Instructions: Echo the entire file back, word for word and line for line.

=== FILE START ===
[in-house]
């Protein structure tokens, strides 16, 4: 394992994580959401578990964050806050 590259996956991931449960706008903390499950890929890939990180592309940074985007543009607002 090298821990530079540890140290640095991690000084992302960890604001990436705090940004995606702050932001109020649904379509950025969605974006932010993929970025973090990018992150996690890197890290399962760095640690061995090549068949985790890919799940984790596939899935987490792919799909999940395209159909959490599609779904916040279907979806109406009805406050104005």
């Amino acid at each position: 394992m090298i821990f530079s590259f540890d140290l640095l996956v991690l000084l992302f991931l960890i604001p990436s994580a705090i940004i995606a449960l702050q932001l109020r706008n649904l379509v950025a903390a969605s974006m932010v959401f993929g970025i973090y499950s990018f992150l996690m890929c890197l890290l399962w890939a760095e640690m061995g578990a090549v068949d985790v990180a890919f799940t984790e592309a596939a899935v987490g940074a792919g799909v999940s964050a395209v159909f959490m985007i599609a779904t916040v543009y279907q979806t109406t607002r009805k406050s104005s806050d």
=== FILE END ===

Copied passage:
[in-house]
């Protein structure tokens, strides 16, 4: 394992994580959401578990964050806050 590259996956991931449960706008903390499950890929890939990180592309940074985007543009607002 090298821990530079540890140290640095991690000084992302960890604001990436705090940004995606702050932001109020649904379509950025969605974006932010993929970025973090990018992150996690890197890290399962760095640690061995090549068949985790890919799940984790596939899935987490792919799909999940395209159909959490599609779904916040279907979806109406009805406050104005």
């Amino acid at each position: 394992m090298i821990f530079s590259f540890d140290l640095l996956v991690l000084l992302f991931l960890i604001p990436s994580a705090i940004i995606a449960l702050q932001l109020r706008n649904l379509v950025a903390a969605s974006m932010v959401f993929g970025i973090y499950s990018f992150l996690m890929c890197l890290l399962w890939a760095e640690m061995g578990a090549v068949d985790v990180a890919f799940t984790e592309a596939a899935v987490g940074a792919g799909v999940s964050a395209v159909f959490m985007i599609a779904t916040v543009y279907q979806t109406t607002r009805k406050s104005s806050d």